In January 1996, 38-year-old Lafayette Green was arrested and charged with sexual battery of a woman in West Palm Beach, Florida.
The victim, a friend of Green’s family, told police that she was cleaning the bedroom of Green’s home when he knocked her down and sexually assaulted her.
Green went on trial in July 1996 in Palm Beach County Circuit Court. The victim testified that Green knocked her onto a bed and sexually assaulted her. An emergency room physician who examined the victim after the attack said she had abrasions to her vagina. There was no semen, according to the testimony.
Green’s defense attorneys asked to present testimony from Green’s wife and step-son that a week before the victim said she was attacked, she had asked Green’s wife if she knew a way to get Green kicked out of the house so she could move in. When Green’s wife said she did not, the victim said she would “find a way.” The trial judge barred the testimony as inadmissible hearsay.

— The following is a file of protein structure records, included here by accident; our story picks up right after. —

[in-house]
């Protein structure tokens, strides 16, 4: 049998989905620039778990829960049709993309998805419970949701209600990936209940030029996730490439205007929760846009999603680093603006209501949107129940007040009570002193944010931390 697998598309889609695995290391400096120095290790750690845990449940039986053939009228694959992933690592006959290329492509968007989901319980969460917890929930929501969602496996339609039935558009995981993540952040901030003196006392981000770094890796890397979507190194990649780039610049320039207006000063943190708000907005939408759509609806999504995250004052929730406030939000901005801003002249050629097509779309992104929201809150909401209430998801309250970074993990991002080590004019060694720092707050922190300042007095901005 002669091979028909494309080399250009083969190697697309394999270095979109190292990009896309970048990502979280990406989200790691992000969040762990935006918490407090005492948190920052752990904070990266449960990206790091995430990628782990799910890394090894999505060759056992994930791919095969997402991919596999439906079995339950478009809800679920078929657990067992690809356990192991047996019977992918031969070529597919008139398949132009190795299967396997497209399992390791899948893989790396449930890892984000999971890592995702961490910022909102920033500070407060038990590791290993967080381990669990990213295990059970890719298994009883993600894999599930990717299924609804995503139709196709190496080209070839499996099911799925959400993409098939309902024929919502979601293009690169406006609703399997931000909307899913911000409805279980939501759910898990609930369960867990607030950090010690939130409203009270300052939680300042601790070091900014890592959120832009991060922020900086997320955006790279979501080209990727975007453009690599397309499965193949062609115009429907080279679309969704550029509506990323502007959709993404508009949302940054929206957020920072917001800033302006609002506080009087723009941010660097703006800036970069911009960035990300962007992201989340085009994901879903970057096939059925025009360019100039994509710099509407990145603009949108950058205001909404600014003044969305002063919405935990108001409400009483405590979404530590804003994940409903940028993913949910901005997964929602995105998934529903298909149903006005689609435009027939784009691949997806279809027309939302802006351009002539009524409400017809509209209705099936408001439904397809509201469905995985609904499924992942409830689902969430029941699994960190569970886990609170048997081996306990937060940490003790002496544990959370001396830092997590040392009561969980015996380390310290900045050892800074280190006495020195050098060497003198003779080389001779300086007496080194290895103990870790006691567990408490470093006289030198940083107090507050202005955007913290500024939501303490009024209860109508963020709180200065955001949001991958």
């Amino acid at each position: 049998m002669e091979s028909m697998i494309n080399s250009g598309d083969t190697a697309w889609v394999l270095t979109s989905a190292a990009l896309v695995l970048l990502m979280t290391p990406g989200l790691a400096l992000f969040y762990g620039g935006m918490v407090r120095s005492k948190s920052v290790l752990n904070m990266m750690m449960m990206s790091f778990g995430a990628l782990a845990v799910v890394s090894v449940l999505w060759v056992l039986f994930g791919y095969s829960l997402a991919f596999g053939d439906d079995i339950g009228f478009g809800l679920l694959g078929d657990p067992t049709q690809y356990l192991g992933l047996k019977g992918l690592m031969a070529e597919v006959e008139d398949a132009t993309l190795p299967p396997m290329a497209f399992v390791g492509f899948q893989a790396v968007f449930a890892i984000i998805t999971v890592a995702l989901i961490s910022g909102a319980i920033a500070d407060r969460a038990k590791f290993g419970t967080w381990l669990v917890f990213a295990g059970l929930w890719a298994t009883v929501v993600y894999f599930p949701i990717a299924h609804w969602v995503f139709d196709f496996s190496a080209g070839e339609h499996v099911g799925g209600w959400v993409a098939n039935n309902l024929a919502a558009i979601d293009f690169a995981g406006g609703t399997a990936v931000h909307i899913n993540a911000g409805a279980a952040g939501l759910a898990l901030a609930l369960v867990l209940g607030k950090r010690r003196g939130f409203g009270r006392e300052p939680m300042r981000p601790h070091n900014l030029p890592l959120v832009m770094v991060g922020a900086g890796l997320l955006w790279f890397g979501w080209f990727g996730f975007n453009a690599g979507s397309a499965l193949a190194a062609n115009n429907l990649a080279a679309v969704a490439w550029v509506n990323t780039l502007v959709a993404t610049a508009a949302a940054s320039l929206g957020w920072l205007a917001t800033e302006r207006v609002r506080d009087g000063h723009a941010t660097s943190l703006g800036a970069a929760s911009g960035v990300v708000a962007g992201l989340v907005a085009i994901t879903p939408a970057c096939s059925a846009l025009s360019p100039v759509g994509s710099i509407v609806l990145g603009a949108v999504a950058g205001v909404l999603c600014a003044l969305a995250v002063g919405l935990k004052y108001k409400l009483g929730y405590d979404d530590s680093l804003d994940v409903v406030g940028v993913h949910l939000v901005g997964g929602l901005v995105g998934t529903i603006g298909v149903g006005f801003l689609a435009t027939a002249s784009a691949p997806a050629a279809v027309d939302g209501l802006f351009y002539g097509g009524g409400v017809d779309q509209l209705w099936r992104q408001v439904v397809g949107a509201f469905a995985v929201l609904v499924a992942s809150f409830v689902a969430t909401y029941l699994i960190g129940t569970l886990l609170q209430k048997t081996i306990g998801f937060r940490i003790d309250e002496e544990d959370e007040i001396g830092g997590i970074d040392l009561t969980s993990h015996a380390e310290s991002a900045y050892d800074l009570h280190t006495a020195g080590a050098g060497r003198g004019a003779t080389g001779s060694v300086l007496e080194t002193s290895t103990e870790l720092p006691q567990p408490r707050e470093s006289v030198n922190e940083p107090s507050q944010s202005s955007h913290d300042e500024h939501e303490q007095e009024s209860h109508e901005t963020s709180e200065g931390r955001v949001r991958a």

In July 1996, Green was convicted of two counts of sexual battery and sentenced to 11 years in prison.
In April 1997, the Fourth District Florida Appellate Court reversed the conviction and ordered a new trial. The appellate court ruled that the judge had erred by barring the testimony of Green’s wife and step-son. The court ruled that “the victim’s motive to fabricate the charge goes to the crux of the defense. Defendant’s wife’s testimony was crucial to establish the victim’s motive for lying....”
Green was released on bond in May 1997 and went on trial a second time in June 1997. After the victim again testified that Green sexually assaulted her, Green’s 13-year-old step-son testified that a week before the victim went to police, she came unannounced to the Green family home. He said he was crouched on a stairwell when he heard the victim ask his mother, Angela Green, if she knew a way to get Green removed from the home. He said that when his mother said she did not, the victim said she would find a way.
Angela Green also testified to the conversation and corroborated her son’s account. She testified that the victim apparently wanted to move into their home because she was having domestic problems at home.
On June 26, 1997, the jury acquitted Green.